In agreeing to hear the Mississippi abortion case of Dobbs v. Jackson Women’s Health Organization, the U.S. Supreme Court earlier this week placed directly in its crosshairs the court’s two foundational modern abortion precedents, Roe v. Wade and Planned Parenthood v. Casey.
In preparing to decide whether all restrictions on pre-“viability” abortions are unconstitutional, as the court’s order for a writ of certiorari indicates it will do, the court is teeing itself up for a potentially landmark — or potentially grievously disappointing — ruling next term.
In girding itself to rule in Dobbs — and, by extension, ruling on the life-or-death fortunes of countless unborn children on this bedrock civilizational justice issue — a nominally conservative court is set to also decide the life-or-death fate of the legal conservative movement itself.
In order to uphold Mississippi’s law, a fairly straightforward 15-week abortion ban — a regulative time frame viewed as “strict” by abortion’s tendentious apologists but positively generous by European standards — with customary dispensations for severe fetal abnormality and the life of the mother, the court’s right-leaning justices will need to summon their innermost convictions and channel the solemnity of their constitutional oaths against what will be an unprecedented, full-spectrum intimidation campaign and disinformation onslaught.
In the 13 months from now until the court’s anticipated ruling in June 2022, the sprawling edifice Andrew Breitbart called the “Democrat-media complex” will go into overdrive like it never has before, hoping to cow Justice Brett Kavanaugh and other perceived “gettable” center-right justices into submissive genuflection before their would-be ruling class overlords.
The progressive left’s foremost pagan sacrament, after all, is on the chopping block — that is, the “right” to murder one’s own child in utero. And the left will leave no stone unturned in its quest to preserve modern constitutional law’s peculiar codification of that “right.”
That judicially fabricated codification, furthermore, is so maximalist that the land of the free and the home of the brave is at present time one of only seven countries in the world — alongside such human rights luminaries as China, Vietnam and North Korea — that permits elective abortion after 20 weeks’ gestation.
Pro-lifers must steel themselves for what is now to come.
The Biden-Harris White House will likely commence a prolonged public relations campaign, hectoring Alexander Hamilton’s “least dangerous” branch about its lowly place in a similar condescending manner as did President Barack Obama prior to Chief Justice John Roberts’ face-saving gambit in the first Affordable Care Act case, National Federation of Independent Business v. Sebelius.
Democrats such as Senate Majority Leader Chuck Schumer of New York and House Speaker Nancy Pelosi of California will relentlessly beat the drum on court-packing, threatening retaliation against an alleged “right-wing court” that has the temerity to conceive of the inherent dignity of unborn children as Abraham Lincoln conceived of the inherent dignity of Blacks in his 1854 Peoria speech: “If the Negro is a man, why then my ancient faith teaches me that ‘all men are created equal’; and that there can be no moral right in connection with one man’s making a slave of another.”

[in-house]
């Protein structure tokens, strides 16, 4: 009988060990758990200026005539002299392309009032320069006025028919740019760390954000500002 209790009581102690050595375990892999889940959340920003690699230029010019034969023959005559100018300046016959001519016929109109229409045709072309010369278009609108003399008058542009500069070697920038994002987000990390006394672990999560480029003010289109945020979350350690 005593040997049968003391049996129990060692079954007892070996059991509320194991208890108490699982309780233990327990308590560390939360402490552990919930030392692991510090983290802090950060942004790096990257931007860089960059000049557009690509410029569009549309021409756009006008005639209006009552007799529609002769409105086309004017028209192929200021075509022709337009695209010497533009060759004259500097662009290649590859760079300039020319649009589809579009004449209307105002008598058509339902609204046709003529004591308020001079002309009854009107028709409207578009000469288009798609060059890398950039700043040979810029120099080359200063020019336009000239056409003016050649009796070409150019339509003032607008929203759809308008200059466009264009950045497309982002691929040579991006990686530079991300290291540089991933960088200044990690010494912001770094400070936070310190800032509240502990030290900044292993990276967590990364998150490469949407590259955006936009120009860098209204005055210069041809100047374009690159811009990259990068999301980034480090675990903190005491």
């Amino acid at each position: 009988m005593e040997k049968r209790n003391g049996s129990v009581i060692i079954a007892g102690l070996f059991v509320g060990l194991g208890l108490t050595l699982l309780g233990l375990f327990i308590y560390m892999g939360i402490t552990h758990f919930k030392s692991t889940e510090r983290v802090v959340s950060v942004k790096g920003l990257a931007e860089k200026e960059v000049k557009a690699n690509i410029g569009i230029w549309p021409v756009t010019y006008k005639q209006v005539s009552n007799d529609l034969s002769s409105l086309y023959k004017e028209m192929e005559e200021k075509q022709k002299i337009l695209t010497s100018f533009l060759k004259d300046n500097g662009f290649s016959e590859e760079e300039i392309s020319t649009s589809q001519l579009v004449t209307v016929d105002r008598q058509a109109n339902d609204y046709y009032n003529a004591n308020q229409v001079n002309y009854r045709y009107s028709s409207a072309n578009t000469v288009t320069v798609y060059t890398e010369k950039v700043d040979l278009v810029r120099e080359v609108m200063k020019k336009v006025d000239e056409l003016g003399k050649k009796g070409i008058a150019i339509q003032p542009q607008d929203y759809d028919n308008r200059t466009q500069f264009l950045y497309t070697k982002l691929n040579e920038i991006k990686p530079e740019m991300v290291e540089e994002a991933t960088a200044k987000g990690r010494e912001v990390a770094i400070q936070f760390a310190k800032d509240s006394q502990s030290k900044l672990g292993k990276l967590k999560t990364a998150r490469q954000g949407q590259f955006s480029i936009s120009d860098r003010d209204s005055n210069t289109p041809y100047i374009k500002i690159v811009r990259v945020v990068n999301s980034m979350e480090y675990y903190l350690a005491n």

The court’s grant of its writ of certiorari in Dobbs also comes at a time of intellectual upheaval within the broader tent of legal conservatism.
Especially in the aftermath of Justice Neil Gorsuch’s June 2020 defection in the Title VII case of Bostock v. Clayton County, many conservatives have taken to asking whether originalism, the predominant right-of-center jurisprudential methodology for four decades, is actually generating substantively conservative results as it is usually theorized and promulgated.
I count myself among the skeptics, co-drafting a manifesto in March advocating for “A Better Originalism” and developing a legal framework I call “common good originalism.”
If the court in Dobbs fails to so much as modify the Casey “undue burden” legal standard to permit a much broader swath of state-level abortion restrictions, at minimum, then a putatively conservative legal conservative movement and a putatively conservative Supreme Court will have failed on the single most important issue they confront.
If the impending left-wing-, media- and Hollywood-driven intimidation and disinformation campaign succeeds in peeling off Kavanaugh or another “gettable,” thus securing a court majority alongside Roberts and the three liberal justices to overturn Mississippi’s law, then it is unclear at best what kind of “legal conservative movement” can possibly emerge from that rubble.
The legal conservative movement was primarily founded on this issue.
If, after all these decades and finally securing this right-leaning court majority, it cannot overturn Roe or even make a severe dent in the hopeless muddle that is Casey, the verdict will be in.
It will not be pretty.
The movement will have failed.
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